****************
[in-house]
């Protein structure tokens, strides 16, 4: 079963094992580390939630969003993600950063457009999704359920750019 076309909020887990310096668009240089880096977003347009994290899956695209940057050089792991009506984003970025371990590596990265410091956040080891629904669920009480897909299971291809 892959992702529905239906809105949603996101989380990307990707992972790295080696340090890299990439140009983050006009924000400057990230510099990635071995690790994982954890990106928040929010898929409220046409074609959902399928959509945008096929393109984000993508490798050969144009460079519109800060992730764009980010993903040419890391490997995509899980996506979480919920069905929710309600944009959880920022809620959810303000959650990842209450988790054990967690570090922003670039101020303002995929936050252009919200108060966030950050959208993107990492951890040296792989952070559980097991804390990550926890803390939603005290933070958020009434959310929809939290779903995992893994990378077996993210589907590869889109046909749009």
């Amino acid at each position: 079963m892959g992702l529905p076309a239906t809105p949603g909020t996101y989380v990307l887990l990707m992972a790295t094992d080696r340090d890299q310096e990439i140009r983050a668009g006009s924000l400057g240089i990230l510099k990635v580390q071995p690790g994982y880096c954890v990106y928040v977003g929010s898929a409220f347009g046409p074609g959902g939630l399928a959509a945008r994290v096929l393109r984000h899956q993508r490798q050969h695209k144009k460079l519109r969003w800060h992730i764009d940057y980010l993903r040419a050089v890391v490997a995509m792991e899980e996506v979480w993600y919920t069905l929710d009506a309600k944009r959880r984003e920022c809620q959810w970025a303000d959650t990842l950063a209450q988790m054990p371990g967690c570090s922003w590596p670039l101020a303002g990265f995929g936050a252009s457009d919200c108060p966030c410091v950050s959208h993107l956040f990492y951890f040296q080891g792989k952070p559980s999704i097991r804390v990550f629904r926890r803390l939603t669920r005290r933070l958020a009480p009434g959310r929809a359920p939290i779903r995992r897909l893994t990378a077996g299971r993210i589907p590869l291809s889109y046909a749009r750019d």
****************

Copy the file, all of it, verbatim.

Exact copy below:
[in-house]
């Protein structure tokens, strides 16, 4: 079963094992580390939630969003993600950063457009999704359920750019 076309909020887990310096668009240089880096977003347009994290899956695209940057050089792991009506984003970025371990590596990265410091956040080891629904669920009480897909299971291809 892959992702529905239906809105949603996101989380990307990707992972790295080696340090890299990439140009983050006009924000400057990230510099990635071995690790994982954890990106928040929010898929409220046409074609959902399928959509945008096929393109984000993508490798050969144009460079519109800060992730764009980010993903040419890391490997995509899980996506979480919920069905929710309600944009959880920022809620959810303000959650990842209450988790054990967690570090922003670039101020303002995929936050252009919200108060966030950050959208993107990492951890040296792989952070559980097991804390990550926890803390939603005290933070958020009434959310929809939290779903995992893994990378077996993210589907590869889109046909749009």
């Amino acid at each position: 079963m892959g992702l529905p076309a239906t809105p949603g909020t996101y989380v990307l887990l990707m992972a790295t094992d080696r340090d890299q310096e990439i140009r983050a668009g006009s924000l400057g240089i990230l510099k990635v580390q071995p690790g994982y880096c954890v990106y928040v977003g929010s898929a409220f347009g046409p074609g959902g939630l399928a959509a945008r994290v096929l393109r984000h899956q993508r490798q050969h695209k144009k460079l519109r969003w800060h992730i764009d940057y980010l993903r040419a050089v890391v490997a995509m792991e899980e996506v979480w993600y919920t069905l929710d009506a309600k944009r959880r984003e920022c809620q959810w970025a303000d959650t990842l950063a209450q988790m054990p371990g967690c570090s922003w590596p670039l101020a303002g990265f995929g936050a252009s457009d919200c108060p966030c410091v950050s959208h993107l956040f990492y951890f040296q080891g792989k952070p559980s999704i097991r804390v990550f629904r926890r803390l939603t669920r005290r933070l958020a009480p009434g959310r929809a359920p939290i779903r995992r897909l893994t990378a077996g299971r993210i589907p590869l291809s889109y046909a749009r750019d």